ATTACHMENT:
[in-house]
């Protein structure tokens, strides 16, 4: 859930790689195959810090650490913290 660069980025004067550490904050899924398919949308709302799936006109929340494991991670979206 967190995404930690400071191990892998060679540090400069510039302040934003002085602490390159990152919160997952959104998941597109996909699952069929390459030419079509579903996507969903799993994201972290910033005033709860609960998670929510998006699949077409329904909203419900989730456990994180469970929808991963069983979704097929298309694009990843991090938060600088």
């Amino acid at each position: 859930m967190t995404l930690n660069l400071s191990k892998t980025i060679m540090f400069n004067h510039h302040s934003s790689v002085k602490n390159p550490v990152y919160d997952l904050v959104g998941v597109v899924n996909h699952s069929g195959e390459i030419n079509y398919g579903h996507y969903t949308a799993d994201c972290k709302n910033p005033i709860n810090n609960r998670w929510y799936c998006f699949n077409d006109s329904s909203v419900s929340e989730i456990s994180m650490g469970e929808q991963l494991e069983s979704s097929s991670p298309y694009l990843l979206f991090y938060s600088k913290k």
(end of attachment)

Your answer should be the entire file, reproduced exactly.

[in-house]
């Protein structure tokens, strides 16, 4: 859930790689195959810090650490913290 660069980025004067550490904050899924398919949308709302799936006109929340494991991670979206 967190995404930690400071191990892998060679540090400069510039302040934003002085602490390159990152919160997952959104998941597109996909699952069929390459030419079509579903996507969903799993994201972290910033005033709860609960998670929510998006699949077409329904909203419900989730456990994180469970929808991963069983979704097929298309694009990843991090938060600088």
């Amino acid at each position: 859930m967190t995404l930690n660069l400071s191990k892998t980025i060679m540090f400069n004067h510039h302040s934003s790689v002085k602490n390159p550490v990152y919160d997952l904050v959104g998941v597109v899924n996909h699952s069929g195959e390459i030419n079509y398919g579903h996507y969903t949308a799993d994201c972290k709302n910033p005033i709860n810090n609960r998670w929510y799936c998006f699949n077409d006109s329904s909203v419900s929340e989730i456990s994180m650490g469970e929808q991963l494991e069983s979704s097929s991670p298309y694009l990843l979206f991090y938060s600088k913290k």